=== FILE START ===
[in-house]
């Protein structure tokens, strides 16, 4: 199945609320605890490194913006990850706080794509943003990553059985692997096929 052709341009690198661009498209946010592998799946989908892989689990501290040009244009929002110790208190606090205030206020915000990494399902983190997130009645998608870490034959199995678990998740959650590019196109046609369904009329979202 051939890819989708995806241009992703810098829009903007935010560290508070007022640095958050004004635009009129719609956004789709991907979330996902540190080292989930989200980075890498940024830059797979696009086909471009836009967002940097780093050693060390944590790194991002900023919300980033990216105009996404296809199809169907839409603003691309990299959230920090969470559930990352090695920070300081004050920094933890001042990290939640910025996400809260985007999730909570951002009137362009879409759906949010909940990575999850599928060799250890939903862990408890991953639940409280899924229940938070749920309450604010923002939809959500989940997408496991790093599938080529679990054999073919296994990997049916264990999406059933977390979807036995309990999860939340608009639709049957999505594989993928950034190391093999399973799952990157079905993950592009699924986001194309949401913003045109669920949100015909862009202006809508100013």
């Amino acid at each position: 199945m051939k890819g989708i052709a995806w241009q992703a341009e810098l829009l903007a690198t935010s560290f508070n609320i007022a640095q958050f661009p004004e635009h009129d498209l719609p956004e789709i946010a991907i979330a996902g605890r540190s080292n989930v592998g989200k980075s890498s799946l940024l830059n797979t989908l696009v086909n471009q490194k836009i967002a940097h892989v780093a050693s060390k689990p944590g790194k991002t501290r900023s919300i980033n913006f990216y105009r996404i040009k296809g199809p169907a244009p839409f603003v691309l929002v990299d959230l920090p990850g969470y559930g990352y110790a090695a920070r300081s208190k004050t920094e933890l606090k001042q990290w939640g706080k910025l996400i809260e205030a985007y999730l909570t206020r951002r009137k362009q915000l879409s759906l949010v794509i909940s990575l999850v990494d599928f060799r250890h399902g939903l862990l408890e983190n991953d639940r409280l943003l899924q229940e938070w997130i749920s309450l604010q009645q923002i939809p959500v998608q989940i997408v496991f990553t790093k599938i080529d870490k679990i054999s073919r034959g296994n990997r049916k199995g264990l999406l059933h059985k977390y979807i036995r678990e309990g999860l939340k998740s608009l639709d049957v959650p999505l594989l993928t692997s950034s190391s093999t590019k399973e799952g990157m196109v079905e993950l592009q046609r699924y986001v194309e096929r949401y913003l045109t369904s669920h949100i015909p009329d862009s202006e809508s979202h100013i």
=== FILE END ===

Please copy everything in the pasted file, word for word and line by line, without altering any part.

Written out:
[in-house]
């Protein structure tokens, strides 16, 4: 199945609320605890490194913006990850706080794509943003990553059985692997096929 052709341009690198661009498209946010592998799946989908892989689990501290040009244009929002110790208190606090205030206020915000990494399902983190997130009645998608870490034959199995678990998740959650590019196109046609369904009329979202 051939890819989708995806241009992703810098829009903007935010560290508070007022640095958050004004635009009129719609956004789709991907979330996902540190080292989930989200980075890498940024830059797979696009086909471009836009967002940097780093050693060390944590790194991002900023919300980033990216105009996404296809199809169907839409603003691309990299959230920090969470559930990352090695920070300081004050920094933890001042990290939640910025996400809260985007999730909570951002009137362009879409759906949010909940990575999850599928060799250890939903862990408890991953639940409280899924229940938070749920309450604010923002939809959500989940997408496991790093599938080529679990054999073919296994990997049916264990999406059933977390979807036995309990999860939340608009639709049957999505594989993928950034190391093999399973799952990157079905993950592009699924986001194309949401913003045109669920949100015909862009202006809508100013």
């Amino acid at each position: 199945m051939k890819g989708i052709a995806w241009q992703a341009e810098l829009l903007a690198t935010s560290f508070n609320i007022a640095q958050f661009p004004e635009h009129d498209l719609p956004e789709i946010a991907i979330a996902g605890r540190s080292n989930v592998g989200k980075s890498s799946l940024l830059n797979t989908l696009v086909n471009q490194k836009i967002a940097h892989v780093a050693s060390k689990p944590g790194k991002t501290r900023s919300i980033n913006f990216y105009r996404i040009k296809g199809p169907a244009p839409f603003v691309l929002v990299d959230l920090p990850g969470y559930g990352y110790a090695a920070r300081s208190k004050t920094e933890l606090k001042q990290w939640g706080k910025l996400i809260e205030a985007y999730l909570t206020r951002r009137k362009q915000l879409s759906l949010v794509i909940s990575l999850v990494d599928f060799r250890h399902g939903l862990l408890e983190n991953d639940r409280l943003l899924q229940e938070w997130i749920s309450l604010q009645q923002i939809p959500v998608q989940i997408v496991f990553t790093k599938i080529d870490k679990i054999s073919r034959g296994n990997r049916k199995g264990l999406l059933h059985k977390y979807i036995r678990e309990g999860l939340k998740s608009l639709d049957v959650p999505l594989l993928t692997s950034s190391s093999t590019k399973e799952g990157m196109v079905e993950l592009q046609r699924y986001v194309e096929r949401y913003l045109t369904s669920h949100i015909p009329d862009s202006e809508s979202h100013i």